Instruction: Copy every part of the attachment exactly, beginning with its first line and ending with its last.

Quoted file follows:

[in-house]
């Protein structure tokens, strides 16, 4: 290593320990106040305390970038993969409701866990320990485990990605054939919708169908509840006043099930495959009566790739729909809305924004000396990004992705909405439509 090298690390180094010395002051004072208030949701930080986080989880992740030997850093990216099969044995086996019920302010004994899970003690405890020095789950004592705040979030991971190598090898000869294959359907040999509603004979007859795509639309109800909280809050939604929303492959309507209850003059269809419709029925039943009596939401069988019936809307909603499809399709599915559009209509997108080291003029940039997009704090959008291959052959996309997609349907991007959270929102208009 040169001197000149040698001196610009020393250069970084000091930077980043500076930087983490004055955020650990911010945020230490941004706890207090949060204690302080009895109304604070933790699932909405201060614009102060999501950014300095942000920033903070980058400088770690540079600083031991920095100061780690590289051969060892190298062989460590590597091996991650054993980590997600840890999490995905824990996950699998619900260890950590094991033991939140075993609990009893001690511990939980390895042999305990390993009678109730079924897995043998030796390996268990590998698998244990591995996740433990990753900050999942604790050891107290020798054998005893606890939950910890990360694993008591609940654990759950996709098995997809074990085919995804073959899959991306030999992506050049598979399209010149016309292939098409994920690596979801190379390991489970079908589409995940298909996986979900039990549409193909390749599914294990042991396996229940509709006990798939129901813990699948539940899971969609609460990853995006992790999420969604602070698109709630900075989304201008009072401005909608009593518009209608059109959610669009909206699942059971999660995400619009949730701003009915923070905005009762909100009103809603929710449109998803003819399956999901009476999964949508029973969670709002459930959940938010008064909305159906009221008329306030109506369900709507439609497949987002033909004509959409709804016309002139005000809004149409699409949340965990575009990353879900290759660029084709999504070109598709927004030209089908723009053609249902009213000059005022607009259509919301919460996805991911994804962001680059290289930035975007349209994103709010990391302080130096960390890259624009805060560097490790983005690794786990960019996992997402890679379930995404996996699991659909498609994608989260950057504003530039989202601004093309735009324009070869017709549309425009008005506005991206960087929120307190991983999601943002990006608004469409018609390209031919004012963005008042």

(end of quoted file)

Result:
[in-house]
């Protein structure tokens, strides 16, 4: 290593320990106040305390970038993969409701866990320990485990990605054939919708169908509840006043099930495959009566790739729909809305924004000396990004992705909405439509 090298690390180094010395002051004072208030949701930080986080989880992740030997850093990216099969044995086996019920302010004994899970003690405890020095789950004592705040979030991971190598090898000869294959359907040999509603004979007859795509639309109800909280809050939604929303492959309507209850003059269809419709029925039943009596939401069988019936809307909603499809399709599915559009209509997108080291003029940039997009704090959008291959052959996309997609349907991007959270929102208009 040169001197000149040698001196610009020393250069970084000091930077980043500076930087983490004055955020650990911010945020230490941004706890207090949060204690302080009895109304604070933790699932909405201060614009102060999501950014300095942000920033903070980058400088770690540079600083031991920095100061780690590289051969060892190298062989460590590597091996991650054993980590997600840890999490995905824990996950699998619900260890950590094991033991939140075993609990009893001690511990939980390895042999305990390993009678109730079924897995043998030796390996268990590998698998244990591995996740433990990753900050999942604790050891107290020798054998005893606890939950910890990360694993008591609940654990759950996709098995997809074990085919995804073959899959991306030999992506050049598979399209010149016309292939098409994920690596979801190379390991489970079908589409995940298909996986979900039990549409193909390749599914294990042991396996229940509709006990798939129901813990699948539940899971969609609460990853995006992790999420969604602070698109709630900075989304201008009072401005909608009593518009209608059109959610669009909206699942059971999660995400619009949730701003009915923070905005009762909100009103809603929710449109998803003819399956999901009476999964949508029973969670709002459930959940938010008064909305159906009221008329306030109506369900709507439609497949987002033909004509959409709804016309002139005000809004149409699409949340965990575009990353879900290759660029084709999504070109598709927004030209089908723009053609249902009213000059005022607009259509919301919460996805991911994804962001680059290289930035975007349209994103709010990391302080130096960390890259624009805060560097490790983005690794786990960019996992997402890679379930995404996996699991659909498609994608989260950057504003530039989202601004093309735009324009070869017709549309425009008005506005991206960087929120307190991983999601943002990006608004469409018609390209031919004012963005008042």